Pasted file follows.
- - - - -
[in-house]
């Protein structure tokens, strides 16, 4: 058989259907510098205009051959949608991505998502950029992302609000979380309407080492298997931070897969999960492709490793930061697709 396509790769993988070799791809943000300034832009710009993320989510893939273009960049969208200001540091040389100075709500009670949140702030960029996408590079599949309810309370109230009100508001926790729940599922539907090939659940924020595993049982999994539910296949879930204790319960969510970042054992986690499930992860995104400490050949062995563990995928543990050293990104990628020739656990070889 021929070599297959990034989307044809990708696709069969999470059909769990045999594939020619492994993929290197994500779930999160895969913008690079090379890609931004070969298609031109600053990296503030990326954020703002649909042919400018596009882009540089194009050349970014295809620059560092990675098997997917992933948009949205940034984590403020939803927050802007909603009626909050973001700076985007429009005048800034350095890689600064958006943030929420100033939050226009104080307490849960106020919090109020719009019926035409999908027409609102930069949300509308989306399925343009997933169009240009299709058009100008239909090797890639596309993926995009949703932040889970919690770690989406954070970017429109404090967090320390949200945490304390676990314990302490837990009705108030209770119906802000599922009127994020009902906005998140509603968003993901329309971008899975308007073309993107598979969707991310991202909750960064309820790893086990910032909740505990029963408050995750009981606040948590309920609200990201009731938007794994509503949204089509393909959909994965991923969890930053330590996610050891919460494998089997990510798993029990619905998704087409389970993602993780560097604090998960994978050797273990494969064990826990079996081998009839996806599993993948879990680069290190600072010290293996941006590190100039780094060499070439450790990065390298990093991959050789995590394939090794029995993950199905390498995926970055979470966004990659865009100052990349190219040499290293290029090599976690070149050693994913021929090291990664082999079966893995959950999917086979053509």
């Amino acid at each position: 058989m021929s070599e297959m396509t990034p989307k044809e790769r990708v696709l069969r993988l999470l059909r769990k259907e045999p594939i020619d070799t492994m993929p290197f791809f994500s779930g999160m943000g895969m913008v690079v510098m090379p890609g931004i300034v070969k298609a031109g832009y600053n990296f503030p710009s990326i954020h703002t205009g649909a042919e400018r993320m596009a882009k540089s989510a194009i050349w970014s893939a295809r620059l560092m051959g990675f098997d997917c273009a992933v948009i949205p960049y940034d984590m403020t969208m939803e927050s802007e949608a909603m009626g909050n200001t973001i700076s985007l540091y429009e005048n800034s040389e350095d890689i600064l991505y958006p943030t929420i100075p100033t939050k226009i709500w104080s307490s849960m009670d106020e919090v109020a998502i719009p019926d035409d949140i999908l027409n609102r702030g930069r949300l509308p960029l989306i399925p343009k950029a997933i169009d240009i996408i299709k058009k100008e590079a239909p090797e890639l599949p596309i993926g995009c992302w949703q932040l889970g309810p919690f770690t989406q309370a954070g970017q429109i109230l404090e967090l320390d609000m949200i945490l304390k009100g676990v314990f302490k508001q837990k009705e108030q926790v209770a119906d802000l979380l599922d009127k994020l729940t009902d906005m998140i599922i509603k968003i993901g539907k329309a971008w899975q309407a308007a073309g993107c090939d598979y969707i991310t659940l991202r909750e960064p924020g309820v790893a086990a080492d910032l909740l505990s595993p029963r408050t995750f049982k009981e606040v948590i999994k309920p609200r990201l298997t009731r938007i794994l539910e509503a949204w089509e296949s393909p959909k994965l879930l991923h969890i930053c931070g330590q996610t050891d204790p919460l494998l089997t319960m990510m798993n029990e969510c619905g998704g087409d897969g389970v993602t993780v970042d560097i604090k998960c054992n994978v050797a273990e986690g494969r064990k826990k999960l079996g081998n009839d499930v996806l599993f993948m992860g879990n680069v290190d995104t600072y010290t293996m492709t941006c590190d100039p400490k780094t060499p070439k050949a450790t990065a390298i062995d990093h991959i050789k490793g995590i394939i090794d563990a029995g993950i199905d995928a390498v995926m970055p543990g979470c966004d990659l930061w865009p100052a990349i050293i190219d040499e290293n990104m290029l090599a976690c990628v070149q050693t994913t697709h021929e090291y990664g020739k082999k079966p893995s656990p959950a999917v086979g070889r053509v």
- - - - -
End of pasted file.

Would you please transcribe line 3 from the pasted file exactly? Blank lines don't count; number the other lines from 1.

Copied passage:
């Amino acid at each position: 058989m021929s070599e297959m396509t990034p989307k044809e790769r990708v696709l069969r993988l999470l059909r769990k259907e045999p594939i020619d070799t492994m993929p290197f791809f994500s779930g999160m943000g895969m913008v690079v510098m090379p890609g931004i300034v070969k298609a031109g832009y600053n990296f503030p710009s990326i954020h703002t205009g649909a042919e400018r993320m596009a882009k540089s989510a194009i050349w970014s893939a295809r620059l560092m051959g990675f098997d997917c273009a992933v948009i949205p960049y940034d984590m403020t969208m939803e927050s802007e949608a909603m009626g909050n200001t973001i700076s985007l540091y429009e005048n800034s040389e350095d890689i600064l991505y958006p943030t929420i100075p100033t939050k226009i709500w104080s307490s849960m009670d106020e919090v109020a998502i719009p019926d035409d949140i999908l027409n609102r702030g930069r949300l509308p960029l989306i399925p343009k950029a997933i169009d240009i996408i299709k058009k100008e590079a239909p090797e890639l599949p596309i993926g995009c992302w949703q932040l889970g309810p919690f770690t989406q309370a954070g970017q429109i109230l404090e967090l320390d609000m949200i945490l304390k009100g676990v314990f302490k508001q837990k009705e108030q926790v209770a119906d802000l979380l599922d009127k994020l729940t009902d906005m998140i599922i509603k968003i993901g539907k329309a971008w899975q309407a308007a073309g993107c090939d598979y969707i991310t659940l991202r909750e960064p924020g309820v790893a086990a080492d910032l909740l505990s595993p029963r408050t995750f049982k009981e606040v948590i999994k309920p609200r990201l298997t009731r938007i794994l539910e509503a949204w089509e296949s393909p959909k994965l879930l991923h969890i930053c931070g330590q996610t050891d204790p919460l494998l089997t319960m990510m798993n029990e969510c619905g998704g087409d897969g389970v993602t993780v970042d560097i604090k998960c054992n994978v050797a273990e986690g494969r064990k826990k999960l079996g081998n009839d499930v996806l599993f993948m992860g879990n680069v290190d995104t600072y010290t293996m492709t941006c590190d100039p400490k780094t060499p070439k050949a450790t990065a390298i062995d990093h991959i050789k490793g995590i394939i090794d563990a029995g993950i199905d995928a390498v995926m970055p543990g979470c966004d990659l930061w865009p100052a990349i050293i190219d040499e290293n990104m290029l090599a976690c990628v070149q050693t994913t697709h021929e090291y990664g020739k082999k079966p893995s656990p959950a999917v086979g070889r053509v």